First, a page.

• www.iasusa.org
  • www.matec.info
  • www.aidsetc.org
  • www.thebody.com

22
Antiretroviral Pearls
  • In ANY setting, a quality and accurate medication
    reconciliation involving ART is well worth the
    extra time and effort
  • Remember lesson 1 from pharmacy school When in
    doubt, look it up
  • When ART is involved, always consider a potential
    drug interaction as significant until proven
    otherwise
  • Use your resources

23
Celebration of Learning Question 1
  • Which of the following single-tablet regimens is
    recommended by the DHHS as an initial ART
    regimen?
  • Elvitegravir/cobicistat/emtricitabine/tenofovir
  • Abacavir/zidovudine/lamivudine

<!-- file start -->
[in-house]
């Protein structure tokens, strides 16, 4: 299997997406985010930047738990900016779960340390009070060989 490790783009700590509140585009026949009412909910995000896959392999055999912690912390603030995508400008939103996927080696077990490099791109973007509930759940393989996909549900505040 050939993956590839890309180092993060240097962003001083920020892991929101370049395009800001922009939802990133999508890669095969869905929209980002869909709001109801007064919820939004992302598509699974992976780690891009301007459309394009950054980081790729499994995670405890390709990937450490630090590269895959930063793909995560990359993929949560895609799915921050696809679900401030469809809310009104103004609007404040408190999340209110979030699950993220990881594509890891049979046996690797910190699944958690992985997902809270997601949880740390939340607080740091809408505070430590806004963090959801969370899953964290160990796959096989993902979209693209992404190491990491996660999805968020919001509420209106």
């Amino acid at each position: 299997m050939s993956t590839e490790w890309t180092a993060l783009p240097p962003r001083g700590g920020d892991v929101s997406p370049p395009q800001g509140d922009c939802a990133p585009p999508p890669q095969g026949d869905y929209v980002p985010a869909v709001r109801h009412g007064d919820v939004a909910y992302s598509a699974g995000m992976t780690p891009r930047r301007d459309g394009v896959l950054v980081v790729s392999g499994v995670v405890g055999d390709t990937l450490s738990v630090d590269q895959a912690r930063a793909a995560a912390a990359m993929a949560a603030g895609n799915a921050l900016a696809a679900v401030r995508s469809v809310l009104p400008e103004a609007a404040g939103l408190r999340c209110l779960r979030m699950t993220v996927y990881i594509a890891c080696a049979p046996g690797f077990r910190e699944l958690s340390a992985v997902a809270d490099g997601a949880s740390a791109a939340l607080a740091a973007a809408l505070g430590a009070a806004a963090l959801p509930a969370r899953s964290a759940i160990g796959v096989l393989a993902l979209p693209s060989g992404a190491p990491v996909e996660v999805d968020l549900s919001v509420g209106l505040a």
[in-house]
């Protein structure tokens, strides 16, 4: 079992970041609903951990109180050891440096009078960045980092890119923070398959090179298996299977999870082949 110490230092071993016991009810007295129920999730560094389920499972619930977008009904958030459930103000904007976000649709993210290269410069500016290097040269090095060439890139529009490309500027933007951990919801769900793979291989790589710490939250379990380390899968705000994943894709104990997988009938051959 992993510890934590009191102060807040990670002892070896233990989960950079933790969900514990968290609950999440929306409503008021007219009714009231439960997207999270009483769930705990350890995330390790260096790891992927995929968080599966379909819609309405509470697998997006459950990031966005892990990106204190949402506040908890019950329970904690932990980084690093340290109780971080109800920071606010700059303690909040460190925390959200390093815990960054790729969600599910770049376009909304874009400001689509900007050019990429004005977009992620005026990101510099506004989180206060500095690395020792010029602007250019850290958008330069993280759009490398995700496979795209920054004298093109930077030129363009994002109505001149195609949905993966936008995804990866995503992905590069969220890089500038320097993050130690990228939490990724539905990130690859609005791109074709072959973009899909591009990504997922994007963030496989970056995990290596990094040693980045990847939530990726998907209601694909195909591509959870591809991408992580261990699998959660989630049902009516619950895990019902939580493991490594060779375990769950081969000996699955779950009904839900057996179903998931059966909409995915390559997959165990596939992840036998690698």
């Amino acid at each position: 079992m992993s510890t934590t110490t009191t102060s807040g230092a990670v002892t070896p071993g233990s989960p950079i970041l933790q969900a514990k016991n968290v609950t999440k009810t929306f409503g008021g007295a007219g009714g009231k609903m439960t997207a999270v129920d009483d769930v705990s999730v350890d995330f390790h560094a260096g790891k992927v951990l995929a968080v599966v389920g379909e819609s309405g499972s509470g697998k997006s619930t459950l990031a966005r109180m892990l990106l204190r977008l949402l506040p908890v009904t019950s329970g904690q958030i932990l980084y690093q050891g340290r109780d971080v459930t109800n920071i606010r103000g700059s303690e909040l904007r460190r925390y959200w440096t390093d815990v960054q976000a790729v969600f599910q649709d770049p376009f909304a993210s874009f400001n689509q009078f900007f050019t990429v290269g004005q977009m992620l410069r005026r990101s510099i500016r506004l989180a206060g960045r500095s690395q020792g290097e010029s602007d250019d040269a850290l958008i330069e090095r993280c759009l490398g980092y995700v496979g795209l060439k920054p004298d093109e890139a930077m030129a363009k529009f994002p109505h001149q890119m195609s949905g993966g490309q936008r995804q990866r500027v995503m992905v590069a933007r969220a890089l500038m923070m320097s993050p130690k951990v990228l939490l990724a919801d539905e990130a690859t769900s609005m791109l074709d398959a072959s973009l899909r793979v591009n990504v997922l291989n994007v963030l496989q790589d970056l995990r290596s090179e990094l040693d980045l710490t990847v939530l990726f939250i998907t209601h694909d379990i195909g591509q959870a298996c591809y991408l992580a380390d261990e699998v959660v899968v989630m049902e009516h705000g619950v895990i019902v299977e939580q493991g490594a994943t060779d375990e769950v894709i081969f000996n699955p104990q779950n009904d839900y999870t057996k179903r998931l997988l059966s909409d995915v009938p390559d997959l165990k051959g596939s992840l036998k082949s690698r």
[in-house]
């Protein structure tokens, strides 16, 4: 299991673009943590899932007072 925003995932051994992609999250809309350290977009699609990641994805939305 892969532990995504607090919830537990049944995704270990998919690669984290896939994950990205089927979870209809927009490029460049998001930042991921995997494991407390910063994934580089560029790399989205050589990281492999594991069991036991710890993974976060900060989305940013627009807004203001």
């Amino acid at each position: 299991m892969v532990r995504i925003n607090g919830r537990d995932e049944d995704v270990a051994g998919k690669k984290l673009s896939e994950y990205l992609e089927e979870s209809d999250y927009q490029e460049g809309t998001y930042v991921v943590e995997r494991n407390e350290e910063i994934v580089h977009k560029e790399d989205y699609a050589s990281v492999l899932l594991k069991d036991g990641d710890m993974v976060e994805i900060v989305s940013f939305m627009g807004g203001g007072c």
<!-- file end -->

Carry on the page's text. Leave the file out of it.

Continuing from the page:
• Emtricitabine/tenofovir/efavirenz
  • Emtricitabine/tenofovir/rilpivirine
  • Emtricitabine/tenofovir

24
Practical Strategies to Improve Medication
Adherence
  • Adherence is a Journey, Not a Destination
  • -E Farmer

25
Dr. Seusss Pill Drill
  • For your Pill Drill youll go to Room Six
    Sixty-three,
  • where a voice will instruct you, Repeat after
    me
  • This small pill is what I munch
  • at breakfast and right after lunch.
  • I take the pill thats kelly green
  • before each meal and in between.
  • These loganberry-colored pills
  • I take for early morning chills.
  • I take the pill with ZEBRA STRIPES
  • to cure my early evening gripes.
  • These orange-tinted ones, of course,
  • I take to cure my charley horse.
  • I take three BLUES at half past eight
  • to slow my exhalation rate.
  • On alternative nights at nine p.m.
  • I swallow PINKIES. Four of them.
  • The reds, which make my eyebrows strong,
  • I eat like popcorn all day long.
  • The speckled browns are what I keep
  • beside my bed to help me sleep.
  • This long flat one is what I take
  • if I should die before I wake.

WHITE
Youre Only Old Once -Dr. Suess
26
Adherence in Your Practice